A recent My Voice titled, “Xcel Energy industrial wind zone is bad for SD citizens,” missed the mark on the economic opportunities that wind development can provide to eastern South Dakota. The column fails to recognize the very real benefits that additional wind energy development, including the recent proposal from Xcel Energy, will produce for South Dakotans, and dramatically mischaracterizes the level of support for wind energy in Minnesota.
Xcel Energy’s plan to purchase a 600MW wind project in Codington, Deuel, and Grant counties will produce significant savings for Xcel Energy’s customers throughout the Midwest. Their announcement states this project, combined with several others in our region, will provide a savings of $4 billion – yes, billion – over the life of the projects for their customers, which include nearly 100,000 South Dakotans. While wind companies are currently taking advantage of the federal incentives to develop wind projects (which are in year three of a 5-year phase-out), these savings are passed directly to ratepayers. Utilities across the Midwest are recognizing that wind power is often the cheapest source of new generation and provides a very valuable hedge against the volatility of fossil fuel prices.
Xcel Energy is also proposing to add significant new wind resources in Minnesota. When I talk with county commissioners in rural Minnesota, they want to know when the next wind project is coming because they need additional revenue to help fund a new municipal building, pay for road upgrades, or hold the line on a property tax increase. In fact, Mower County, Minn., home to a significant amount of wind power, receives over $1.6 million annually, and that number is growing as they invest in more local wind power. Statewide, wind companies now pay out over $10 million per year to local governments. That’s above and beyond the significant influx of revenue for farmers and family-supporting jobs that have been created in the sector. The “hard lesson” they have learned is that wind energy is an economic engine for greater Minnesota.
The author references a specific bill in Minnesota that would be disastrous for wind development in the state, but fails to mention that policymakers are well-aware that this proposal is bad for rural Minnesota and the bill has not and will not receive even a public hearing. A much more serious proposal championed by the Dayton administration, which has bipartisan support at the Legislature, is to increase the state’s renewable energy requirement to 50 percent by 2030, ensuring continued investment in wind power in Minnesota. There is also legislation moving forward, which has received multiple public hearings and enjoys bipartisan support, which would streamline the permitting process for renewable energy and make it easier for companies to invest in wind projects located in Minnesota. The reality is that an overwhelming majority of Minnesotans support additional wind development in our state.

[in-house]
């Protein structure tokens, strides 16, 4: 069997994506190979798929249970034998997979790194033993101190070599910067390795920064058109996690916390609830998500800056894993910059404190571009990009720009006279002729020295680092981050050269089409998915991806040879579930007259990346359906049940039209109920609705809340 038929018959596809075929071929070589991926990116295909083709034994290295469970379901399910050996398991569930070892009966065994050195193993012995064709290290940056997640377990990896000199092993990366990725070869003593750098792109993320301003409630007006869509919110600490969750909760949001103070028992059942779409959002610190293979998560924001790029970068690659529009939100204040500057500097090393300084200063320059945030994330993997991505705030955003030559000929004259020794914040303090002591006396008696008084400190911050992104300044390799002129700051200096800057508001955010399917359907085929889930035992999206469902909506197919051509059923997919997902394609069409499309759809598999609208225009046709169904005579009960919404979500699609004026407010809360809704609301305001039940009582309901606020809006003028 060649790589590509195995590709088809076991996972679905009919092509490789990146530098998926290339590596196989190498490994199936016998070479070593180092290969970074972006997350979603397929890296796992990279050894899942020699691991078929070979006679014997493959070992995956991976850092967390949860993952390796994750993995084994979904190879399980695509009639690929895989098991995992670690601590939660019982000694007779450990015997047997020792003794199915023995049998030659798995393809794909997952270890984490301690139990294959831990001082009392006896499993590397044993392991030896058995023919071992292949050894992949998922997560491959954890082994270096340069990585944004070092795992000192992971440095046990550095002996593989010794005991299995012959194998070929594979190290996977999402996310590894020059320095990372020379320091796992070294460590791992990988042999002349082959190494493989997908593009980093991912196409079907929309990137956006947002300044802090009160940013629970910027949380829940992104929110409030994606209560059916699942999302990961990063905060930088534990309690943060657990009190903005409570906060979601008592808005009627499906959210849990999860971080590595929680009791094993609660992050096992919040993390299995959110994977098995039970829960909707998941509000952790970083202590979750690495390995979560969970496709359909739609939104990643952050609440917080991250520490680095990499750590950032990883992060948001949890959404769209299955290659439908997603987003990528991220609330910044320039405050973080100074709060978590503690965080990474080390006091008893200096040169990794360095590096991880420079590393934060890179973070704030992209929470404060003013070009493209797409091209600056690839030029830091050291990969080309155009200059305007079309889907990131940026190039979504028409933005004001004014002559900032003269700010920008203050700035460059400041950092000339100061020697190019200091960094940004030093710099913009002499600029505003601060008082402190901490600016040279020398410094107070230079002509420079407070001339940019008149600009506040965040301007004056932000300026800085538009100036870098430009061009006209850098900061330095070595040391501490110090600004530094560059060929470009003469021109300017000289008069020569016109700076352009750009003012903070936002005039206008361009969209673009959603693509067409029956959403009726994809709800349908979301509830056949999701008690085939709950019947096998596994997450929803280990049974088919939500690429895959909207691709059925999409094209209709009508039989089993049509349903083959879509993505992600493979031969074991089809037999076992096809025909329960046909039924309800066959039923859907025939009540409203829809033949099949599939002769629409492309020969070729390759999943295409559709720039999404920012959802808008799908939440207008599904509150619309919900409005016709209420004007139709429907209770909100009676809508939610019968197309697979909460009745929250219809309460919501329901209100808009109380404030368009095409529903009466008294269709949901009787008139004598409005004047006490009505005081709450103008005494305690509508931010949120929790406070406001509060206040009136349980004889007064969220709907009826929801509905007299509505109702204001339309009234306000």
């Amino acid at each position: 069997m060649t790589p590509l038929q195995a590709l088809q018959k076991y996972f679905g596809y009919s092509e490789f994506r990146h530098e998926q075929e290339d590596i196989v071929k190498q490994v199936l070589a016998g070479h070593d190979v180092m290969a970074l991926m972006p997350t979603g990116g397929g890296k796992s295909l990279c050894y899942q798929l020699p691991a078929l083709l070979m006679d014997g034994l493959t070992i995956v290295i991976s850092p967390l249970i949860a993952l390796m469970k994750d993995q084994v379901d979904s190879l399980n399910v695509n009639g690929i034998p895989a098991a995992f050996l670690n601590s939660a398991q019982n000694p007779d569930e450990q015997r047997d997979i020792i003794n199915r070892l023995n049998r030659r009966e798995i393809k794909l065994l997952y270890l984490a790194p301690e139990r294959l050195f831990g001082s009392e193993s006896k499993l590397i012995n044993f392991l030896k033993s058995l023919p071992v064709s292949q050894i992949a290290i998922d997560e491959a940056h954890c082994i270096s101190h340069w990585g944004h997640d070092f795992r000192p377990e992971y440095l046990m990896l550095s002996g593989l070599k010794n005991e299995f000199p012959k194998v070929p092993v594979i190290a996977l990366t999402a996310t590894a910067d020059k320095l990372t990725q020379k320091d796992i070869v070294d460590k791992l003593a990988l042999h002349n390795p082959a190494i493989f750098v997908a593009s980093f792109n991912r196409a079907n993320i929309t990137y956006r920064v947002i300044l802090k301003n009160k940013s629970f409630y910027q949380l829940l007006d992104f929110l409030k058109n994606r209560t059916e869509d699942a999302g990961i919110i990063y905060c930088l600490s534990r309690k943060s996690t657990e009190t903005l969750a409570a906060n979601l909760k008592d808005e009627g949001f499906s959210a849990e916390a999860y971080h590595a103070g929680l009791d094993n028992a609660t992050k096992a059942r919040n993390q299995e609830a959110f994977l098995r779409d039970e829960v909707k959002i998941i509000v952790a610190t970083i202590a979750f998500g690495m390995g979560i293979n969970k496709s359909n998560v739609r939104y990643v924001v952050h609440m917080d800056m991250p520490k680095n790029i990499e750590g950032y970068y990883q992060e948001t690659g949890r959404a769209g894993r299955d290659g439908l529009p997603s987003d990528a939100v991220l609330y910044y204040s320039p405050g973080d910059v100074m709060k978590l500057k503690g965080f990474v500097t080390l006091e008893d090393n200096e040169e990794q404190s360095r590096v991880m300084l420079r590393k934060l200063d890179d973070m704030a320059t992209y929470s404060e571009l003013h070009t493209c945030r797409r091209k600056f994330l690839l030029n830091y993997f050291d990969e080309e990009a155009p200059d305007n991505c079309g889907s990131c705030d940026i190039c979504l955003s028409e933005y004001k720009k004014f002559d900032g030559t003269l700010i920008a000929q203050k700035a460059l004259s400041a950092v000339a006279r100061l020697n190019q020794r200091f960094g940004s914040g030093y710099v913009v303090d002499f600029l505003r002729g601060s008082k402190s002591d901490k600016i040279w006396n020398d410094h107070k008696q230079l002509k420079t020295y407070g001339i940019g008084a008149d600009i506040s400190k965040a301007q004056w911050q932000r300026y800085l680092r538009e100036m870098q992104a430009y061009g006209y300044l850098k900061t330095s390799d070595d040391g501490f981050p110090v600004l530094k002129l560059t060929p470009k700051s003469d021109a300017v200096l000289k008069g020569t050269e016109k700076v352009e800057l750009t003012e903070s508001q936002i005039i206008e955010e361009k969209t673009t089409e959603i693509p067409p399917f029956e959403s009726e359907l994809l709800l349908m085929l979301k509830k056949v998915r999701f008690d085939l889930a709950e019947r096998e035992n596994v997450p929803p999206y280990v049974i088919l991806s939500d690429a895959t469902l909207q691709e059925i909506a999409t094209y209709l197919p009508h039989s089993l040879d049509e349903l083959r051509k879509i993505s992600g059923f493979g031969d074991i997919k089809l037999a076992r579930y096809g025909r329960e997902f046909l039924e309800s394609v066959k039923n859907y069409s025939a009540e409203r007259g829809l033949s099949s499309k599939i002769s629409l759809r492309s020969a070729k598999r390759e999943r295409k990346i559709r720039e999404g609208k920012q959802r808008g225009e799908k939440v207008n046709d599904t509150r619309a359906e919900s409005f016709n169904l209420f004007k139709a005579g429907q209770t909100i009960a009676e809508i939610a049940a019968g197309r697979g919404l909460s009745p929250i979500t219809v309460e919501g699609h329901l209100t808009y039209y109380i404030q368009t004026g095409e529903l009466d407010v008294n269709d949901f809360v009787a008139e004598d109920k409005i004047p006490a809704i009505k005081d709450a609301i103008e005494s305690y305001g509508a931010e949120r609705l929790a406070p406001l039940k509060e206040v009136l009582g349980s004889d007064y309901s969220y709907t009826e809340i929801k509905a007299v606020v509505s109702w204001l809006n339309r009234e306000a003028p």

There is tremendous opportunity on the horizon for S.D. and Xcel Energy’s recent announcement is just the start. S.D. has world-class potential for wind development, which means major investment of private capital in rural communities, new sources of stable tax revenue for local governments and schools, and new jobs for South Dakotans. That’s something we should all be able to support.
Chris Kunkle, Roseville, Minn., is the regional policy manager-West, for Wind on the Wires, which works to create new opportunities for renewables to participate in the energy marketplace in nine Midwestern States. My Voice columns should be 500 to 700 words. Submissions should include a portrait-type photograph of the author. Authors also should include their full name, age, occupation and relevant organizational memberships.